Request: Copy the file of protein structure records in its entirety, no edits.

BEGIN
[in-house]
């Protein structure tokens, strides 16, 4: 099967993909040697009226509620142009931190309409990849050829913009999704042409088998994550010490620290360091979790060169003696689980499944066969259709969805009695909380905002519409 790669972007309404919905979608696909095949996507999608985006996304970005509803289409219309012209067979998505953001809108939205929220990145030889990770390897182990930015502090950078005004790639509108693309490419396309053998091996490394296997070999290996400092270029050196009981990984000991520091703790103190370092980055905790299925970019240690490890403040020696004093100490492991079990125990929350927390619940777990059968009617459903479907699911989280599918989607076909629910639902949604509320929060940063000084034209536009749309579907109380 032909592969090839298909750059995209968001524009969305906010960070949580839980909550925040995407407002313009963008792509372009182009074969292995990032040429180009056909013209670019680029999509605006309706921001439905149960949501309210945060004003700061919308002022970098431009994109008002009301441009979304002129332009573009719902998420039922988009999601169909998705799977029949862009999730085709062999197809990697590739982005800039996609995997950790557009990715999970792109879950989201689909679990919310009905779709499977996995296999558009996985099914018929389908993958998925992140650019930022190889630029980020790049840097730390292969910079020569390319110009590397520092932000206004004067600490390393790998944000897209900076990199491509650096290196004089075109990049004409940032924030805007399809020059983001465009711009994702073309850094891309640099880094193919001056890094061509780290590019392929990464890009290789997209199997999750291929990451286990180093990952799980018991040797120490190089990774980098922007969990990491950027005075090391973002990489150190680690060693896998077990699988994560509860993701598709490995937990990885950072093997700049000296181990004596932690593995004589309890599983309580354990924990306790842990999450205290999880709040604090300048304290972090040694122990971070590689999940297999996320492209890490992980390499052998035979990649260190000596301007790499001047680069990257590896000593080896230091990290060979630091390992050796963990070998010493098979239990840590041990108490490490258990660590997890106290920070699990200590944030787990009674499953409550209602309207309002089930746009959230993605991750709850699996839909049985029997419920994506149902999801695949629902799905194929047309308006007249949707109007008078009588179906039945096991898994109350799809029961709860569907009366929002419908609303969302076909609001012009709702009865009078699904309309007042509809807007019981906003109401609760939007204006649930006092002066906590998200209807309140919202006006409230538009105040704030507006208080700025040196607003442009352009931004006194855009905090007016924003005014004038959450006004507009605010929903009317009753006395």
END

[in-house]
């Protein structure tokens, strides 16, 4: 099967993909040697009226509620142009931190309409990849050829913009999704042409088998994550010490620290360091979790060169003696689980499944066969259709969805009695909380905002519409 790669972007309404919905979608696909095949996507999608985006996304970005509803289409219309012209067979998505953001809108939205929220990145030889990770390897182990930015502090950078005004790639509108693309490419396309053998091996490394296997070999290996400092270029050196009981990984000991520091703790103190370092980055905790299925970019240690490890403040020696004093100490492991079990125990929350927390619940777990059968009617459903479907699911989280599918989607076909629910639902949604509320929060940063000084034209536009749309579907109380 032909592969090839298909750059995209968001524009969305906010960070949580839980909550925040995407407002313009963008792509372009182009074969292995990032040429180009056909013209670019680029999509605006309706921001439905149960949501309210945060004003700061919308002022970098431009994109008002009301441009979304002129332009573009719902998420039922988009999601169909998705799977029949862009999730085709062999197809990697590739982005800039996609995997950790557009990715999970792109879950989201689909679990919310009905779709499977996995296999558009996985099914018929389908993958998925992140650019930022190889630029980020790049840097730390292969910079020569390319110009590397520092932000206004004067600490390393790998944000897209900076990199491509650096290196004089075109990049004409940032924030805007399809020059983001465009711009994702073309850094891309640099880094193919001056890094061509780290590019392929990464890009290789997209199997999750291929990451286990180093990952799980018991040797120490190089990774980098922007969990990491950027005075090391973002990489150190680690060693896998077990699988994560509860993701598709490995937990990885950072093997700049000296181990004596932690593995004589309890599983309580354990924990306790842990999450205290999880709040604090300048304290972090040694122990971070590689999940297999996320492209890490992980390499052998035979990649260190000596301007790499001047680069990257590896000593080896230091990290060979630091390992050796963990070998010493098979239990840590041990108490490490258990660590997890106290920070699990200590944030787990009674499953409550209602309207309002089930746009959230993605991750709850699996839909049985029997419920994506149902999801695949629902799905194929047309308006007249949707109007008078009588179906039945096991898994109350799809029961709860569907009366929002419908609303969302076909609001012009709702009865009078699904309309007042509809807007019981906003109401609760939007204006649930006092002066906590998200209807309140919202006006409230538009105040704030507006208080700025040196607003442009352009931004006194855009905090007016924003005014004038959450006004507009605010929903009317009753006395």